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States’ differing shutdown rules are creating adjoining but sharply skewed economies.
The inequality is embodied in the Quad Cities metro area embracing Davenport, IA, on one side of the Mississippi River and Moline, IL, on the other.
Illinois’s suite of mandates requires businesses to provide face masks and personal protective equipment for employees, non-essential retailers to take orders only for delivery or curbside pickup, and set up one-way aisles in stores.
In contrast, Iowa is about to enter Phase 5 of its reopening plan, with restaurants allowed to offer indoor dining, although at no more than 25 percent of capacity.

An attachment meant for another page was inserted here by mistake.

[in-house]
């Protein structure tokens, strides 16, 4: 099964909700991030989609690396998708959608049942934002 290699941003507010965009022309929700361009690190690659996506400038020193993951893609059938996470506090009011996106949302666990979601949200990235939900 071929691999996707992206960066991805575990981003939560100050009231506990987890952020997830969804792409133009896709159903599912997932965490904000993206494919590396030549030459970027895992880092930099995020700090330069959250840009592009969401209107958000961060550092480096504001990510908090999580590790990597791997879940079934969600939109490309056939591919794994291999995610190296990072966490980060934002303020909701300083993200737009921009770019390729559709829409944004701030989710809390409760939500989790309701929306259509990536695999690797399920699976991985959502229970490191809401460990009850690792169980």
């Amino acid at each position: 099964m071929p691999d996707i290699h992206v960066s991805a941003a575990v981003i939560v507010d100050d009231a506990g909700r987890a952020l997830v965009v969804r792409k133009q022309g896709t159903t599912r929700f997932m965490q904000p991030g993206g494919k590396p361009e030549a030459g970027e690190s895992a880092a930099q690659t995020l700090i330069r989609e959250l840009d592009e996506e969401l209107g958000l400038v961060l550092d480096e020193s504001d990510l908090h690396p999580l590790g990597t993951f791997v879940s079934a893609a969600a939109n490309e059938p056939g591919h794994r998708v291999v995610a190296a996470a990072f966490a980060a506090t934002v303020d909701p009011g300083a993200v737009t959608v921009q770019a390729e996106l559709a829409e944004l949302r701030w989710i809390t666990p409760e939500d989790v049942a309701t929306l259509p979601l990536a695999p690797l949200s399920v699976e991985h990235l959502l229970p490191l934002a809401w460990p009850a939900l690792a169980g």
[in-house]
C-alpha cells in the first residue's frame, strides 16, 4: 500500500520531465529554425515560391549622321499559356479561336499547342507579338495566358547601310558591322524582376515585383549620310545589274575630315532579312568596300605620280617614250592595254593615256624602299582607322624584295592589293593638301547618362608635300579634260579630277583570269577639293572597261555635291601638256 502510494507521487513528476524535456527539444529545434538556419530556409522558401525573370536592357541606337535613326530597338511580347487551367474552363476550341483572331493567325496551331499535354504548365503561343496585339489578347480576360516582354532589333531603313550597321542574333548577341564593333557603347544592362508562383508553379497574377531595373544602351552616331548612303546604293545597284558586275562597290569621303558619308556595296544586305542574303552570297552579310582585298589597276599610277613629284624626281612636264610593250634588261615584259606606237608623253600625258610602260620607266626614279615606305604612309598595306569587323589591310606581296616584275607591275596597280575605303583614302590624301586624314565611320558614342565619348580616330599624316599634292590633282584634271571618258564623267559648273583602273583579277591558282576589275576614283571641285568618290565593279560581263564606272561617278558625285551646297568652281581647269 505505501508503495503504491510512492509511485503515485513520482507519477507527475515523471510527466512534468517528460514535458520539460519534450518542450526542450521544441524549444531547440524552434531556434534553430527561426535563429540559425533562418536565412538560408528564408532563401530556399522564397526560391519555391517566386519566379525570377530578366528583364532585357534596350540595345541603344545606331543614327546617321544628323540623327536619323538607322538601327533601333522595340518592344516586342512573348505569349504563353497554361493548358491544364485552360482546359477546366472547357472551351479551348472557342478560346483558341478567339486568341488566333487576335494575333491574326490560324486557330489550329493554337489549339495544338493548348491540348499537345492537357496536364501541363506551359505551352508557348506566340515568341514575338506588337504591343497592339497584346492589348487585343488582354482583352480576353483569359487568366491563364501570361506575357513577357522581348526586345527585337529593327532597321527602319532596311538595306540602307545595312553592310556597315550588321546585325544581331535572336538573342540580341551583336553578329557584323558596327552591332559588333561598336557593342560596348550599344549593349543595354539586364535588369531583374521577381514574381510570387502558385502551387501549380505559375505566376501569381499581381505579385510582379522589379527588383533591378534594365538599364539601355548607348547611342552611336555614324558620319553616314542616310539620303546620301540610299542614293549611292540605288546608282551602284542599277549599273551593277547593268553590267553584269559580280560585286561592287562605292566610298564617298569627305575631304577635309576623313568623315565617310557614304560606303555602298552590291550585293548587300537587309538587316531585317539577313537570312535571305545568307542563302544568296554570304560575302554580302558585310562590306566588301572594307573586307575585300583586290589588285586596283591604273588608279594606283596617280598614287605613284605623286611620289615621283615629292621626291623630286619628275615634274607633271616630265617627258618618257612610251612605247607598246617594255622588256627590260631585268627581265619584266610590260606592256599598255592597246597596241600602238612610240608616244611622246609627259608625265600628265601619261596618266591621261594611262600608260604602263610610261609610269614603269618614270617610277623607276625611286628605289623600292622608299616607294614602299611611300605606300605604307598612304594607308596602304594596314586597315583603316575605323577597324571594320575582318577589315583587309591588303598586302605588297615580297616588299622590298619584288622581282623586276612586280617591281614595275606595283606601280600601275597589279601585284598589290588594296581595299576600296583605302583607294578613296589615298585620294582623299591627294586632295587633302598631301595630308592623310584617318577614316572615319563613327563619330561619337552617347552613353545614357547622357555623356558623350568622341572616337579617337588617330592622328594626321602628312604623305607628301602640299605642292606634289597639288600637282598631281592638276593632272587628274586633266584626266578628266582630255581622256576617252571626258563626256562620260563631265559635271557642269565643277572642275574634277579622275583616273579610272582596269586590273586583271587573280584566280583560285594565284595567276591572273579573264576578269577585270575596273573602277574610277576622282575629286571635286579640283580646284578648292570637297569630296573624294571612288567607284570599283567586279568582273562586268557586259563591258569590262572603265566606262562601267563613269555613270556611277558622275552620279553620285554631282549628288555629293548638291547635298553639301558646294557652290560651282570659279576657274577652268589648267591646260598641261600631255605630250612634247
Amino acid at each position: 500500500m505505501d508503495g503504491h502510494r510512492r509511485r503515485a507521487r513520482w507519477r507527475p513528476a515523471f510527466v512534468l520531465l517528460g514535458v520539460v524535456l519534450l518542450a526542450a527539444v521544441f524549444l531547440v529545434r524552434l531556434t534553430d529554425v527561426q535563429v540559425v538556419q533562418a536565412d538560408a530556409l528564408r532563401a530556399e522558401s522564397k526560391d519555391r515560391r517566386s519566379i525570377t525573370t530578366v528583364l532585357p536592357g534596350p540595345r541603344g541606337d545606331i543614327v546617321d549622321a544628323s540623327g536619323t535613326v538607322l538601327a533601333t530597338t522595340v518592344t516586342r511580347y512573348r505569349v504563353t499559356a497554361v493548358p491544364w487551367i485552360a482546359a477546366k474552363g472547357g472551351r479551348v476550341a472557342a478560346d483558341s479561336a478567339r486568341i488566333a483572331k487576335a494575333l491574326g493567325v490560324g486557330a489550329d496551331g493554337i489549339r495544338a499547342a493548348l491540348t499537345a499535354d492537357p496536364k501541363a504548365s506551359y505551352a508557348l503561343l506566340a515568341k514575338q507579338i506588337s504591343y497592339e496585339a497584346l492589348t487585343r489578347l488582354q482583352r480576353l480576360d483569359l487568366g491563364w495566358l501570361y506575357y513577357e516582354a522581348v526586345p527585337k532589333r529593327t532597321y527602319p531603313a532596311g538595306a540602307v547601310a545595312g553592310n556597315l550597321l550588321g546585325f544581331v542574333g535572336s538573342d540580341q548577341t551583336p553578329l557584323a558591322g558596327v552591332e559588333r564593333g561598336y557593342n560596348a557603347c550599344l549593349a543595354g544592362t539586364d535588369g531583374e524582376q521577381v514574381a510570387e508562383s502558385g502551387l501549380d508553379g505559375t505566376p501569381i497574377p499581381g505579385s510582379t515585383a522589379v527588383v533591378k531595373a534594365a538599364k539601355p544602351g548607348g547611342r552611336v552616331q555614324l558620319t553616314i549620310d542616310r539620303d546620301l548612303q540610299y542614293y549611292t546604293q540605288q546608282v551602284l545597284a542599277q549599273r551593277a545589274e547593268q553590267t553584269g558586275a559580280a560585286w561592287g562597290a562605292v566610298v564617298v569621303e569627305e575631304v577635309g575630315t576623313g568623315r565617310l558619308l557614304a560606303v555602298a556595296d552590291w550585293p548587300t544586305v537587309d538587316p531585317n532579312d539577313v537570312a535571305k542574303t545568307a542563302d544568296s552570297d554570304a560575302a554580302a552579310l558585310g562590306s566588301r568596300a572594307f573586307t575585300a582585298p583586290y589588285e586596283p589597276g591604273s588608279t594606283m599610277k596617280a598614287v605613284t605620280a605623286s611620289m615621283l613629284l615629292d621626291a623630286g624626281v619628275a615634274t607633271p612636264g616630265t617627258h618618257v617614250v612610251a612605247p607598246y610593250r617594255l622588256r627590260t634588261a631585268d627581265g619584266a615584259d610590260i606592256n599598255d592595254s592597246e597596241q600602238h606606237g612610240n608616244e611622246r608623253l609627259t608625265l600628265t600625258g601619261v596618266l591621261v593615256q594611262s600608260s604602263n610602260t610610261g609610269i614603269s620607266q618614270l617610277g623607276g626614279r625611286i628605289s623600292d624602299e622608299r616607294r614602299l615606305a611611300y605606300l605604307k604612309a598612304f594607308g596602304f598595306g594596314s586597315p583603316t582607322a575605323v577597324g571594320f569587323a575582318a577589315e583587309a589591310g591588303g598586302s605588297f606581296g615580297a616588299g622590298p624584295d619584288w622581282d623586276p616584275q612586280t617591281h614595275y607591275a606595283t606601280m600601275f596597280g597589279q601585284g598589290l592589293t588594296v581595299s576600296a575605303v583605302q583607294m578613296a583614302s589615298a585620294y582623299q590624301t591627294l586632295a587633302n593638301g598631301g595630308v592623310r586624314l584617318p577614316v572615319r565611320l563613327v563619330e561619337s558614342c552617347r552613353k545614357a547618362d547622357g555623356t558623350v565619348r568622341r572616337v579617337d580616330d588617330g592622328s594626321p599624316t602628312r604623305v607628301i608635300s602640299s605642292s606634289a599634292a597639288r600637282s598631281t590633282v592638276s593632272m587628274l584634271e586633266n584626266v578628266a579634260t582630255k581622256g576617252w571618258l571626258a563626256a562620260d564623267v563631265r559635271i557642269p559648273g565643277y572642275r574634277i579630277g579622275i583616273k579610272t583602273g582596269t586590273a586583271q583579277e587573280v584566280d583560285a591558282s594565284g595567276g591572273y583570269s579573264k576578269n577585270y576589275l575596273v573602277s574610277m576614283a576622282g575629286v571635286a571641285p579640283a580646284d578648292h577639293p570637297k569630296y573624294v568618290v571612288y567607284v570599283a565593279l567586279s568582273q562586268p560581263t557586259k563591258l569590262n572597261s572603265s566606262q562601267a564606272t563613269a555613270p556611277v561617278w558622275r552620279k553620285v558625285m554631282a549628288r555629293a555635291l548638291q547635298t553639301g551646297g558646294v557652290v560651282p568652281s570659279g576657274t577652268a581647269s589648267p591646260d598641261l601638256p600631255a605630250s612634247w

Iowa, one of the few states that did not issue stay-at-home orders, saw its unemployment rate rise to 13.4 percent in April; on the Illinois side, the jobless rate was above 17 percent.
The Quad Cities Chamber of Commerce estimates that businesses in Iowa are now collecting 65 percent of the area’s sales taxes as Illinois residents routinely cross the river to shop, dine, and have business meetings and personal events there.
The number of Quad Cities businesses shuttered in Illinois is about twice that still closed in Iowa, according to service firm Homebase.
With taxes and consumer dollars going to the Iowa side of the metro area, “this is truly an inflection point that will change the next generation,” said Paul Rumler, CEO of the Quad Cities Chamber of Commerce.

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